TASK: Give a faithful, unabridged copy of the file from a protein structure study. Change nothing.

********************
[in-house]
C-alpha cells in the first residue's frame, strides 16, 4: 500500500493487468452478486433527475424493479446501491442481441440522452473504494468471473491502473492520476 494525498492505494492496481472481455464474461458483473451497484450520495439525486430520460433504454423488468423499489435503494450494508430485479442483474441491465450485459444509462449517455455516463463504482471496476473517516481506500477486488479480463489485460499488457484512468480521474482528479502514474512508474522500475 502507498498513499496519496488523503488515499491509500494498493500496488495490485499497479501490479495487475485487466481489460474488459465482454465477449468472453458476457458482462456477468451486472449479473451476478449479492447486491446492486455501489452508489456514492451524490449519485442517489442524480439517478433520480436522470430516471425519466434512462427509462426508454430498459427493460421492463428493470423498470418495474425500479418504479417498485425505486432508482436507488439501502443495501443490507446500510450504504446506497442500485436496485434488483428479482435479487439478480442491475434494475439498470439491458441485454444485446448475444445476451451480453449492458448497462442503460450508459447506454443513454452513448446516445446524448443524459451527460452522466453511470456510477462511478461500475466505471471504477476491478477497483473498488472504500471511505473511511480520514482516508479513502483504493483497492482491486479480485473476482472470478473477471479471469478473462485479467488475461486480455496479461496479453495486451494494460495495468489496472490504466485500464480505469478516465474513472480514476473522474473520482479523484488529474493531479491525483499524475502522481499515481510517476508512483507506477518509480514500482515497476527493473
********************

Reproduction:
[in-house]
C-alpha cells in the first residue's frame, strides 16, 4: 500500500493487468452478486433527475424493479446501491442481441440522452473504494468471473491502473492520476 494525498492505494492496481472481455464474461458483473451497484450520495439525486430520460433504454423488468423499489435503494450494508430485479442483474441491465450485459444509462449517455455516463463504482471496476473517516481506500477486488479480463489485460499488457484512468480521474482528479502514474512508474522500475 502507498498513499496519496488523503488515499491509500494498493500496488495490485499497479501490479495487475485487466481489460474488459465482454465477449468472453458476457458482462456477468451486472449479473451476478449479492447486491446492486455501489452508489456514492451524490449519485442517489442524480439517478433520480436522470430516471425519466434512462427509462426508454430498459427493460421492463428493470423498470418495474425500479418504479417498485425505486432508482436507488439501502443495501443490507446500510450504504446506497442500485436496485434488483428479482435479487439478480442491475434494475439498470439491458441485454444485446448475444445476451451480453449492458448497462442503460450508459447506454443513454452513448446516445446524448443524459451527460452522466453511470456510477462511478461500475466505471471504477476491478477497483473498488472504500471511505473511511480520514482516508479513502483504493483497492482491486479480485473476482472470478473477471479471469478473462485479467488475461486480455496479461496479453495486451494494460495495468489496472490504466485500464480505469478516465474513472480514476473522474473520482479523484488529474493531479491525483499524475502522481499515481510517476508512483507506477518509480514500482515497476527493473